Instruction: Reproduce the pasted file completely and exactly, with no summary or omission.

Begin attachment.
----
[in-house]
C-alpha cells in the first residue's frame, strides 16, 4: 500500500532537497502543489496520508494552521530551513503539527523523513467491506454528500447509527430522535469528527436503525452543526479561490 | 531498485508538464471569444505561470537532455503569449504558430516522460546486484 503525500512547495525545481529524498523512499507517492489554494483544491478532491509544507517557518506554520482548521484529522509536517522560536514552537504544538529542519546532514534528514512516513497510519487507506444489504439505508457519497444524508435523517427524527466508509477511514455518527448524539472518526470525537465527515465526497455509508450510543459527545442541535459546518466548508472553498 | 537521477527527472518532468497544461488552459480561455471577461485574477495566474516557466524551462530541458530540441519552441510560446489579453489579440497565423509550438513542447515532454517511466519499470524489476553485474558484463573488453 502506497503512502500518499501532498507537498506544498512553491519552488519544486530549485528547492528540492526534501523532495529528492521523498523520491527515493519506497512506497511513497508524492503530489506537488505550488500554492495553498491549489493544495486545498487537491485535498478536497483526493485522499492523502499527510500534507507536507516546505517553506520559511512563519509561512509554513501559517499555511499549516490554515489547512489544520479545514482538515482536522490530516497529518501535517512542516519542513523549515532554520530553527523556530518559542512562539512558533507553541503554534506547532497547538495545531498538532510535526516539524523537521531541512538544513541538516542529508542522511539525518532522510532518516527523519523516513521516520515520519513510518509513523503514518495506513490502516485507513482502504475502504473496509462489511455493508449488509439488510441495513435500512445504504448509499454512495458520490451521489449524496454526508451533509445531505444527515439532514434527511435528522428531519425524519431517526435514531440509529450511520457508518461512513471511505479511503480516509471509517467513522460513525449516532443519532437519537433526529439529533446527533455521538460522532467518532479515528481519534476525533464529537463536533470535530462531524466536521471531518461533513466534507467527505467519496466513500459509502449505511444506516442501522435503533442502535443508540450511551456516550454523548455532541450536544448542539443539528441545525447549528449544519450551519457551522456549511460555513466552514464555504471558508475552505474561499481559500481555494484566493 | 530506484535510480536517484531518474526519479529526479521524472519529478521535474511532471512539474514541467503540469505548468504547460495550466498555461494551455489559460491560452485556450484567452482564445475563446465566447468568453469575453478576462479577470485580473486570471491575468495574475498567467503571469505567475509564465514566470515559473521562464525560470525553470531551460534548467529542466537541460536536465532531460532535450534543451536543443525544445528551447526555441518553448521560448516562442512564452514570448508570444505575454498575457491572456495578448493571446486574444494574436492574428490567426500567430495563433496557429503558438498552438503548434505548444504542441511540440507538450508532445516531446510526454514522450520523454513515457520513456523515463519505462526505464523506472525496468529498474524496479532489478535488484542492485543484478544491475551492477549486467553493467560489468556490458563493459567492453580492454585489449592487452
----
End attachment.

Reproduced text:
[in-house]
C-alpha cells in the first residue's frame, strides 16, 4: 500500500532537497502543489496520508494552521530551513503539527523523513467491506454528500447509527430522535469528527436503525452543526479561490 | 531498485508538464471569444505561470537532455503569449504558430516522460546486484 503525500512547495525545481529524498523512499507517492489554494483544491478532491509544507517557518506554520482548521484529522509536517522560536514552537504544538529542519546532514534528514512516513497510519487507506444489504439505508457519497444524508435523517427524527466508509477511514455518527448524539472518526470525537465527515465526497455509508450510543459527545442541535459546518466548508472553498 | 537521477527527472518532468497544461488552459480561455471577461485574477495566474516557466524551462530541458530540441519552441510560446489579453489579440497565423509550438513542447515532454517511466519499470524489476553485474558484463573488453 502506497503512502500518499501532498507537498506544498512553491519552488519544486530549485528547492528540492526534501523532495529528492521523498523520491527515493519506497512506497511513497508524492503530489506537488505550488500554492495553498491549489493544495486545498487537491485535498478536497483526493485522499492523502499527510500534507507536507516546505517553506520559511512563519509561512509554513501559517499555511499549516490554515489547512489544520479545514482538515482536522490530516497529518501535517512542516519542513523549515532554520530553527523556530518559542512562539512558533507553541503554534506547532497547538495545531498538532510535526516539524523537521531541512538544513541538516542529508542522511539525518532522510532518516527523519523516513521516520515520519513510518509513523503514518495506513490502516485507513482502504475502504473496509462489511455493508449488509439488510441495513435500512445504504448509499454512495458520490451521489449524496454526508451533509445531505444527515439532514434527511435528522428531519425524519431517526435514531440509529450511520457508518461512513471511505479511503480516509471509517467513522460513525449516532443519532437519537433526529439529533446527533455521538460522532467518532479515528481519534476525533464529537463536533470535530462531524466536521471531518461533513466534507467527505467519496466513500459509502449505511444506516442501522435503533442502535443508540450511551456516550454523548455532541450536544448542539443539528441545525447549528449544519450551519457551522456549511460555513466552514464555504471558508475552505474561499481559500481555494484566493 | 530506484535510480536517484531518474526519479529526479521524472519529478521535474511532471512539474514541467503540469505548468504547460495550466498555461494551455489559460491560452485556450484567452482564445475563446465566447468568453469575453478576462479577470485580473486570471491575468495574475498567467503571469505567475509564465514566470515559473521562464525560470525553470531551460534548467529542466537541460536536465532531460532535450534543451536543443525544445528551447526555441518553448521560448516562442512564452514570448508570444505575454498575457491572456495578448493571446486574444494574436492574428490567426500567430495563433496557429503558438498552438503548434505548444504542441511540440507538450508532445516531446510526454514522450520523454513515457520513456523515463519505462526505464523506472525496468529498474524496479532489478535488484542492485543484478544491475551492477549486467553493467560489468556490458563493459567492453580492454585489449592487452